Ad Tech & Programmatic

How spammy sites that rip off obits end up running ads from major brands

Sites like and were made to "capture irrational and poorly managed ads," and companies like Nike and Nordstrom are showing up there as a result.
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Francis Scialabba

· 8 min read

Nikolas “Niko” Carmello Sierra died on August 23, 2021. Though news coverage was minimal, if you google “Niko Sierra death,” you’ll find his actual obituary published twice—once on a Massachusetts funeral home’s website, and another on a news outlet’s obituary page.

You’ll also find one of the darker sides of the internet advertising economy: scraped and copied obituaries and tributes on sites like and

Others have more obscure titles, like and They cover people who’ve passed away, sometimes by using reports from local newspapers, changing words here and there, and then republishing as content. Some even go as far as embedding social posts about the deceased written by loved ones.

These low-quality publishers suck up ad dollars via middle-men ad-tech vendors from brands like Nike, Nordstrom, Zola, Planned Parenthood, Burt’s Bees, and others, relying on search engines to direct people to them and get their clicks. These sites rely on people, whether they’re a close loved one or a former middle school classmate, searching for info about the death of a person like Sierra.

a Nike ad on a fake obit site

“When you’re trying to elicit clicks from people, there’s only certain things people will click on,” Zach Edwards, founder of digital analytics firm Victory Medium, told Marketing Brew.

Advertisers, and anyone who’s ever spent more than five minutes online, know there is an infinite amount of junk on the internet—not counting disinformation sites, which justifiably earn scorn from activists and advertisers.

Spammy, low-quality sites, like the ones mentioned above that repost obituaries, can skim marketing dollars from the likes of Nike and Zola simply because the ad-tech companies that serve the advertisements online, like Google and Taboola, have had policies that inadvertently allow it to happen.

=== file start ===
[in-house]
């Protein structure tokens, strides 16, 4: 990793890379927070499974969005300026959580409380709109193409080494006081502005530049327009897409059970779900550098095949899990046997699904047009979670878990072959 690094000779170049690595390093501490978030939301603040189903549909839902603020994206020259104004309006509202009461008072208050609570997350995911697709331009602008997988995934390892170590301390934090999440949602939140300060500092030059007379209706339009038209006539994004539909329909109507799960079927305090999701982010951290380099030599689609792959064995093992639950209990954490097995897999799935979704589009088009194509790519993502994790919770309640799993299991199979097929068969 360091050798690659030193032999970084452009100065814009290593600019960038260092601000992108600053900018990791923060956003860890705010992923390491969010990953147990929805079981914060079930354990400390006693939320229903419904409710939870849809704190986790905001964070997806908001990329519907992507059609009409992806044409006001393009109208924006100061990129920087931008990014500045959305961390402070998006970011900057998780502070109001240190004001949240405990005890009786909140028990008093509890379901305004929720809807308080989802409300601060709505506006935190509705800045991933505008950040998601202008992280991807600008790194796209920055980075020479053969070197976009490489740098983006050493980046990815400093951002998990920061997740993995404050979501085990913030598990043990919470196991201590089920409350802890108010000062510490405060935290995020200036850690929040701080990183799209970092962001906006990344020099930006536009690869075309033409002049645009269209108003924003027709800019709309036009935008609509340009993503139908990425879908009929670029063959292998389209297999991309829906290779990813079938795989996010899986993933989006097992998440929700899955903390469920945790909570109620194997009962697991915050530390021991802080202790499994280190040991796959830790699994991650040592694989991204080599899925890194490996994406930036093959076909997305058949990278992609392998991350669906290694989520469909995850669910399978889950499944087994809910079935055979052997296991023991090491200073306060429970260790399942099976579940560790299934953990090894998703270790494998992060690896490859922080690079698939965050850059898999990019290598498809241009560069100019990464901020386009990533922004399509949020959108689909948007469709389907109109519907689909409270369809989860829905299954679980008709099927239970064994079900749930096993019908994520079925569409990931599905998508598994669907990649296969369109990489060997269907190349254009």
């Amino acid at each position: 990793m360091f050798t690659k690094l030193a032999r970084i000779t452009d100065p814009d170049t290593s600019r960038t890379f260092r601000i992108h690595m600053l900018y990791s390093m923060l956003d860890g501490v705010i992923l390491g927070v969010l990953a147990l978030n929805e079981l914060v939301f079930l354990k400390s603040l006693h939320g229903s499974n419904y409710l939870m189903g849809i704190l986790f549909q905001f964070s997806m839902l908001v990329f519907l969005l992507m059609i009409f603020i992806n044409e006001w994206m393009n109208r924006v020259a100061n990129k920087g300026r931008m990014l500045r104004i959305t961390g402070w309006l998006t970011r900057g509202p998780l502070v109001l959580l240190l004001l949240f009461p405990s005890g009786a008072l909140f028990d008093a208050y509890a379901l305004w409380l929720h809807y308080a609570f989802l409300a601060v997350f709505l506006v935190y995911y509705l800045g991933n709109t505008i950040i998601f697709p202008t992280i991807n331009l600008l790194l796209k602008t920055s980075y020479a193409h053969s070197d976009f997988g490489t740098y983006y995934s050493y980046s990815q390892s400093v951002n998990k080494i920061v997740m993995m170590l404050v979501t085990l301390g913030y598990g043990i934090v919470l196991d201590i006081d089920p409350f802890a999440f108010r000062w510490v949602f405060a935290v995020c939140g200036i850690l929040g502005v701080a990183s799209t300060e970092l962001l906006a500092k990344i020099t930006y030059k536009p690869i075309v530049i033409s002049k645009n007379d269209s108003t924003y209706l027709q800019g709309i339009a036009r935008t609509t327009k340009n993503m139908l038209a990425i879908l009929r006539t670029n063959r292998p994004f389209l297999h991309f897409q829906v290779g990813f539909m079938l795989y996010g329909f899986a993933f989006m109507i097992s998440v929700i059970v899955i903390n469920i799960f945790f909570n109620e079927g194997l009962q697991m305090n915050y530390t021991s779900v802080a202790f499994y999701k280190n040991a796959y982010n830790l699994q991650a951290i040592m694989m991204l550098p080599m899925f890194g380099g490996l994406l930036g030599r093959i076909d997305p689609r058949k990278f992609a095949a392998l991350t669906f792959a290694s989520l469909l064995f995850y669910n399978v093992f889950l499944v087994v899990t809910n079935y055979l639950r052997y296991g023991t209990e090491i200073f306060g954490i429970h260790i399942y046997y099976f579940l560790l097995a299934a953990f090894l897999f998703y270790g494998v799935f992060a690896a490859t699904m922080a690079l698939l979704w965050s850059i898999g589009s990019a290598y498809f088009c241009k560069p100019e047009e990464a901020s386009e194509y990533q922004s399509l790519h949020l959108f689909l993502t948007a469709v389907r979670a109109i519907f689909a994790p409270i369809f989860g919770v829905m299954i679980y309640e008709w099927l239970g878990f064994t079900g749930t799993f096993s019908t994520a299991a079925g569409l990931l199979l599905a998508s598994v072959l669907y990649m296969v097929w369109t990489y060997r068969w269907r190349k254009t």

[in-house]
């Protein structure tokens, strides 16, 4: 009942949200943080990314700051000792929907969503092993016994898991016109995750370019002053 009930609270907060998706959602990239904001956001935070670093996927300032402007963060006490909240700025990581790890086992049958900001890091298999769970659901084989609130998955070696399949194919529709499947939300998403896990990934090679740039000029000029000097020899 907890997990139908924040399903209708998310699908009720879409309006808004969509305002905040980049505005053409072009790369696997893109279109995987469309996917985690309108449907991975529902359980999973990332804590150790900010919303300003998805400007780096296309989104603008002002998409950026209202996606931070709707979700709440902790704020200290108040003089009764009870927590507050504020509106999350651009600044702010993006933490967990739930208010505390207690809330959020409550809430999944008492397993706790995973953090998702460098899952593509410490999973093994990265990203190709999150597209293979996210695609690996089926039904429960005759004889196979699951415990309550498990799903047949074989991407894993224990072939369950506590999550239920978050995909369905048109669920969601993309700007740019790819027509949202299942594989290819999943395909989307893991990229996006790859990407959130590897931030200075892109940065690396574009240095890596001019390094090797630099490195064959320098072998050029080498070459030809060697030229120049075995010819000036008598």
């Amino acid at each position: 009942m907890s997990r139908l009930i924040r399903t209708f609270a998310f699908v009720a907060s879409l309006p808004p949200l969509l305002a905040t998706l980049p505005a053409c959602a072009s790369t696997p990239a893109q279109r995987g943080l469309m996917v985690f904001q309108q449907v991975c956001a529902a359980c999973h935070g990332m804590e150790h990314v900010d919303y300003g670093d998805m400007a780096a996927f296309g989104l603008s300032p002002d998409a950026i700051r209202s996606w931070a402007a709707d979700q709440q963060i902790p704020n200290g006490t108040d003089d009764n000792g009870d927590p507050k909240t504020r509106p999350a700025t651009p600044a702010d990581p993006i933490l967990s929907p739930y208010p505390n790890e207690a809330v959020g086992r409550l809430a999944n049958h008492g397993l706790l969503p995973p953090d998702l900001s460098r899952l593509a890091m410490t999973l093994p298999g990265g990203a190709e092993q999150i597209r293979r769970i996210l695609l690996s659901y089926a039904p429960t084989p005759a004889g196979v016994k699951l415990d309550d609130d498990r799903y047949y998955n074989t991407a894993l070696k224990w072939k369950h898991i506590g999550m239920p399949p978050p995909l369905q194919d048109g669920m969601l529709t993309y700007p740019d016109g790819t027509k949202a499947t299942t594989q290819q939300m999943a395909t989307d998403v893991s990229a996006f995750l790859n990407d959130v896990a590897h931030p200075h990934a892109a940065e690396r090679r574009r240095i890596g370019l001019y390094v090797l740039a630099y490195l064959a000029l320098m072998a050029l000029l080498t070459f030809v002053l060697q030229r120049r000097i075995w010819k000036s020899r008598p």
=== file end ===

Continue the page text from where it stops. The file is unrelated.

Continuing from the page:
“The reason this kind of inventory exists is to capture irrational and poorly managed ads,” Chris Kane, founder and president of Jounce Media, told us, explaining that publishers who post these kinds of obituaries “study those policies and say, ‘Okay, here’s what we’re gonna do to just barely squeak over the line of being acceptable to Google and to other exchanges.’”

Who writes ripped-off obituaries for these types of sites is murky, especially since most of the ones we reached out to didn’t respond. The two that did respond didn’t comment on their monetization strategy.

Quantity over quality

Some of these sites post a lot. According to a sitemap, published 5,475 articles in August of 2021, and most (if not all) were obituaries. It’s a volume play.

“It’s just throwing as much spaghetti at the wall and hoping some of them stick, traffic-wise,” Tom Telford, managing director of search, social, and analytics at Clarity PR, told us. “SEO is about finding what users are searching.”

Not exactly made for advertising: It should be noted that the sheer tonnage of display ads on these sites is noticeably less than on what the industry typically calls “made for advertising” sites, which rip off celebrity, pop culture, and lifestyle content with clickbait headlines like “Pool Noodle Hacks That Will Completely Change Your Life.”

It’s possible that some brands use keyword blocklists to avoid having their ads run next to words like “death” and “obituary,” explained Edwards. (He also pointed out that had filed copyright complaints to Google over the site Don’t step on my scam!)

In fact, according to advertising research company Adalytics, out of nearly 100 obituaries posted on The Economist’s online obituary section, 77% were deemed “unsafe” for advertisers by Oracle’s brand safety technology Oracle Moat.

And yet, on the site, Marketing Brew saw display advertisements from running shoe company Hoka and sunscreen brand Supergoop! appear just below a fake obituary for Jocelyn Ducharme, a three-year-old.

a Nordstrom ad on a fake obituary site

Performance > reputation

These sites are often considered “brand safe” since they don’t include pornography, hate speech, harassment, or extreme violence, Joe Barone, media agency GroupM’s managing partner of brand safety for the Americas, said.